Video game translation is quite a niche area of the profession, but that being said, it’s vital when looking to successfully market a game abroad. It would be absolutely unthinkable to release a video game that could only be played in one language, given that the international gaming community is so big these days. But what are some of the key criteria to follow in order to ensure a video game translation is effective?
Video game localisation: why does it matter?
It’s important for gamers to feel emotionally involved in a video game in order for it to be a success. It goes without saying that gamers will be much more engrossed in a game if it features dialogue and text written in their native language. As such, rather than translation, video game translators are more likely to talk about localisation. Localisation is a complex translation strategy that seeks to convey the message of a written or spoken text in a target language, while also ensuring the context in which the communication takes place is both believable and familiar.
Let’s take an example: suppose a character tells a joke in a video game, but the joke in question just doesn’t work or isn’t funny in translation, the translator must then choose to either reinterpret or alter the text in order to make the dialogue make sense and achieve its purpose (entertain the audience). Another example is linguistic register. In some countries, there are quite significant differences between formal and informal language, and using the wrong register risks alienating gamers, who might start to think they have invested their time and money in a poor product.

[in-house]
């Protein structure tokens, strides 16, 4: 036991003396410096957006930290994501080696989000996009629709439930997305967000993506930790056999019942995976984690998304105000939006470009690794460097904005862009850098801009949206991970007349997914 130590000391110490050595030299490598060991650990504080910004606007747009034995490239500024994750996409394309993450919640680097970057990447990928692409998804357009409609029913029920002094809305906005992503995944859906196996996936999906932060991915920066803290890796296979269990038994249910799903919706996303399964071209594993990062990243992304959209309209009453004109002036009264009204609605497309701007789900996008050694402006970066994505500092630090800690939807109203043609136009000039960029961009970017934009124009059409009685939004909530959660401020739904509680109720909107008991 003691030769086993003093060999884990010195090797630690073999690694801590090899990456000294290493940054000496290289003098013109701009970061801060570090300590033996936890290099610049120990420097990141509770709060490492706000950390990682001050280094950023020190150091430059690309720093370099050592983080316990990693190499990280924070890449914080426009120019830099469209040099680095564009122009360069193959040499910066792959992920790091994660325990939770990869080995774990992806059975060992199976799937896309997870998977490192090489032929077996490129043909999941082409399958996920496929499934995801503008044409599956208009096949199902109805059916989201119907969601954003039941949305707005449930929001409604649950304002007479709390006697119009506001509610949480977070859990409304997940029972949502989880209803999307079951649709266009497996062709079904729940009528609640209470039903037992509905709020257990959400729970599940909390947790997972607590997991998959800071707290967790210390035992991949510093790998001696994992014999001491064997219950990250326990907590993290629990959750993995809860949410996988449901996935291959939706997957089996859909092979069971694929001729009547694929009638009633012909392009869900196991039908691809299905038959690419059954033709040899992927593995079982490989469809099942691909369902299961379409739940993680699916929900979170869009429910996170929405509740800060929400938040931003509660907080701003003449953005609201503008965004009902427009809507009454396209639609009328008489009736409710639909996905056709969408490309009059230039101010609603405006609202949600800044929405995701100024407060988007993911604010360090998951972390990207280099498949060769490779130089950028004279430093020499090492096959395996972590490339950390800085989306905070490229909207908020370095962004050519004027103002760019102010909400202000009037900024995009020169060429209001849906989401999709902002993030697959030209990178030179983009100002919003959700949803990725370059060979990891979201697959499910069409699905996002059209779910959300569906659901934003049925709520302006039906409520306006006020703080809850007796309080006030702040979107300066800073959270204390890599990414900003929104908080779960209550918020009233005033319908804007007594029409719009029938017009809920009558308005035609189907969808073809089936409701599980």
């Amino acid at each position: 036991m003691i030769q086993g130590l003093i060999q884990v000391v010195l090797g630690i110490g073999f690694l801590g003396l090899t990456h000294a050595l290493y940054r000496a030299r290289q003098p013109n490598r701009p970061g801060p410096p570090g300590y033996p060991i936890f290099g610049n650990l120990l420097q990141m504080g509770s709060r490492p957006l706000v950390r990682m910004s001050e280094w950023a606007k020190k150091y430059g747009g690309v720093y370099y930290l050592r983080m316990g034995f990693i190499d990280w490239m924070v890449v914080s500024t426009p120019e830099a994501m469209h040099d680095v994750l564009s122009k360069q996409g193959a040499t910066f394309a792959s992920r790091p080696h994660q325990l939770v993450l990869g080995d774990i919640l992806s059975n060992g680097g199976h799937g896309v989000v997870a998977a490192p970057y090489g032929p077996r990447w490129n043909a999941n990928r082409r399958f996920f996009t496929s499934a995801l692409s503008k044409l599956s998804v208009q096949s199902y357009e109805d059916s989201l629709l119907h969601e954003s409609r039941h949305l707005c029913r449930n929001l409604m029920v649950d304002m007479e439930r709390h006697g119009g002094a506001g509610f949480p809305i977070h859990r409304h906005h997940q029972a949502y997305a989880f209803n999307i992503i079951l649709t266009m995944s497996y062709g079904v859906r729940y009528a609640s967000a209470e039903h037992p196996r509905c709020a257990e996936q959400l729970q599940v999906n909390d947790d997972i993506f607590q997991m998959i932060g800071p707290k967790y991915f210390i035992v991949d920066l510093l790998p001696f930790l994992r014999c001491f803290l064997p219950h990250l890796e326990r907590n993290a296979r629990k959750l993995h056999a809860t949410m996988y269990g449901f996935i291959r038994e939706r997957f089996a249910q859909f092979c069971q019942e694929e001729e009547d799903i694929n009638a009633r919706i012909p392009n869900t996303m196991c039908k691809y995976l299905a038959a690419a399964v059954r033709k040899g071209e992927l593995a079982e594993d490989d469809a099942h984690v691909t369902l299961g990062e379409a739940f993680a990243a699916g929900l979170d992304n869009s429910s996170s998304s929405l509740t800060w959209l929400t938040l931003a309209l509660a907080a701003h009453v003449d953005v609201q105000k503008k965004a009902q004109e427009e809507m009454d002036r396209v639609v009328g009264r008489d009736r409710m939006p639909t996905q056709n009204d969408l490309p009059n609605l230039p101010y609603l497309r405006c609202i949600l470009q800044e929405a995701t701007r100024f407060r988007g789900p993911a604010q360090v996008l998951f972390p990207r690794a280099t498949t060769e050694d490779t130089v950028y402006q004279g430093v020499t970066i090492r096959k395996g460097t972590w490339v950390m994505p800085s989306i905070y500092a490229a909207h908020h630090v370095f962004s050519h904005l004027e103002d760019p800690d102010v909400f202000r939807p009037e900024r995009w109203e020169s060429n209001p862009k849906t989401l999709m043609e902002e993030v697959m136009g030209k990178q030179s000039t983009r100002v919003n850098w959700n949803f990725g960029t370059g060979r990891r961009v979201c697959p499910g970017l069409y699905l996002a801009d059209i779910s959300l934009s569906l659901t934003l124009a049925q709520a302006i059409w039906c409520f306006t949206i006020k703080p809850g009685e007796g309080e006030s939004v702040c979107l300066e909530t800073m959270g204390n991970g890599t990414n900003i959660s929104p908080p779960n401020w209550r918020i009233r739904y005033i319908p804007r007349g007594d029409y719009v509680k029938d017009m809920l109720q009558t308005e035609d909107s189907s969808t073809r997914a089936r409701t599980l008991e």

How to translate a video game: the importance of using correct terms
Another factor you need to pay close attention to is the accuracy of the terms used in translation. It is important to use translation memories and glossaries to ensure gamers have a consistent experience while playing. For example, if gamers notice that a certain weapon is called a ‘Sword of Fire’ in the inventory but then hear a character refer to it as a ‘Fire Sword’, it may confuse them and ultimately lead to them liking the game a lot less.
What’s more, if a video game has a long history and has been played by an army of fans for many years, it’s even more important to remain faithful to the choices made by previous translators with regard to certain key elements. For example, it would be a very bad idea to change the Leap of Faith in Assassin’s Creed to the ‘Jump of Faith’, as it is an expression borrowed from the history of philosophy and has since entered the collective imagination of generations of gamers.
It’s also worth thinking about the people who have actually commissioned the translation project. Translating a video game requires the translator to respect the manufacturer and/or distributor’s instructions, or risk the entire job being rejected. Thought translating video games was child’s play? You thought wrong, my friend!
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